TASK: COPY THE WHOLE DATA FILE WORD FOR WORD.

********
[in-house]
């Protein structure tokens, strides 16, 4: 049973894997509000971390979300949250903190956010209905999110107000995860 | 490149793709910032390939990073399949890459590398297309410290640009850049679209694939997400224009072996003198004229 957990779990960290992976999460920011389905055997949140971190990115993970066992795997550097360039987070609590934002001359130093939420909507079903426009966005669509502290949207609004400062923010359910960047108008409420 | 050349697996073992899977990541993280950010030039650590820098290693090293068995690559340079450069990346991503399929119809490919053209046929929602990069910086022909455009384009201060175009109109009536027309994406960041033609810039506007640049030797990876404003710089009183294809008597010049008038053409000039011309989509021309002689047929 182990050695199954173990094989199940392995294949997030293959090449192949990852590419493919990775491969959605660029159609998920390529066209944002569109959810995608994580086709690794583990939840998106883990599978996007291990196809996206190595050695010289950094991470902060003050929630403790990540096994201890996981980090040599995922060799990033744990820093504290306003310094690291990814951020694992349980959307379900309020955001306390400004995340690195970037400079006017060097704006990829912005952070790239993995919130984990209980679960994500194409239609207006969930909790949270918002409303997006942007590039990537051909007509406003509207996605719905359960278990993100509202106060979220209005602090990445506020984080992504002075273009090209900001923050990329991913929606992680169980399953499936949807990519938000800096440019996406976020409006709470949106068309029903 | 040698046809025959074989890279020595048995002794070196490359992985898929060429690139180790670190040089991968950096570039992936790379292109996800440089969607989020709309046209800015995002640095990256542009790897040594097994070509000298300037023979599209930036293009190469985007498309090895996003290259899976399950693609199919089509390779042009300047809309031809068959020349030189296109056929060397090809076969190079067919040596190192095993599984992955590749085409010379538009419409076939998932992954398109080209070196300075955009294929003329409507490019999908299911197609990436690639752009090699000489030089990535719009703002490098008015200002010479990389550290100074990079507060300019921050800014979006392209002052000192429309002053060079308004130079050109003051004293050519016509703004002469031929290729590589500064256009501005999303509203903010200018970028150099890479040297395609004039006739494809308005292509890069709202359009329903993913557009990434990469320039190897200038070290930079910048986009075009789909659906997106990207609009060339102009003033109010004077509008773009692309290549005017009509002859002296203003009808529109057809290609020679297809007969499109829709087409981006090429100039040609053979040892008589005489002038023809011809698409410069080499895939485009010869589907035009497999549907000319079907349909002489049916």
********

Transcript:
[in-house]
């Protein structure tokens, strides 16, 4: 049973894997509000971390979300949250903190956010209905999110107000995860 | 490149793709910032390939990073399949890459590398297309410290640009850049679209694939997400224009072996003198004229 957990779990960290992976999460920011389905055997949140971190990115993970066992795997550097360039987070609590934002001359130093939420909507079903426009966005669509502290949207609004400062923010359910960047108008409420 | 050349697996073992899977990541993280950010030039650590820098290693090293068995690559340079450069990346991503399929119809490919053209046929929602990069910086022909455009384009201060175009109109009536027309994406960041033609810039506007640049030797990876404003710089009183294809008597010049008038053409000039011309989509021309002689047929 182990050695199954173990094989199940392995294949997030293959090449192949990852590419493919990775491969959605660029159609998920390529066209944002569109959810995608994580086709690794583990939840998106883990599978996007291990196809996206190595050695010289950094991470902060003050929630403790990540096994201890996981980090040599995922060799990033744990820093504290306003310094690291990814951020694992349980959307379900309020955001306390400004995340690195970037400079006017060097704006990829912005952070790239993995919130984990209980679960994500194409239609207006969930909790949270918002409303997006942007590039990537051909007509406003509207996605719905359960278990993100509202106060979220209005602090990445506020984080992504002075273009090209900001923050990329991913929606992680169980399953499936949807990519938000800096440019996406976020409006709470949106068309029903 | 040698046809025959074989890279020595048995002794070196490359992985898929060429690139180790670190040089991968950096570039992936790379292109996800440089969607989020709309046209800015995002640095990256542009790897040594097994070509000298300037023979599209930036293009190469985007498309090895996003290259899976399950693609199919089509390779042009300047809309031809068959020349030189296109056929060397090809076969190079067919040596190192095993599984992955590749085409010379538009419409076939998932992954398109080209070196300075955009294929003329409507490019999908299911197609990436690639752009090699000489030089990535719009703002490098008015200002010479990389550290100074990079507060300019921050800014979006392209002052000192429309002053060079308004130079050109003051004293050519016509703004002469031929290729590589500064256009501005999303509203903010200018970028150099890479040297395609004039006739494809308005292509890069709202359009329903993913557009990434990469320039190897200038070290930079910048986009075009789909659906997106990207609009060339102009003033109010004077509008773009692309290549005017009509002859002296203003009808529109057809290609020679297809007969499109829709087409981006090429100039040609053979040892008589005489002038023809011809698409410069080499895939485009010869589907035009497999549907000319079907349909002489049916």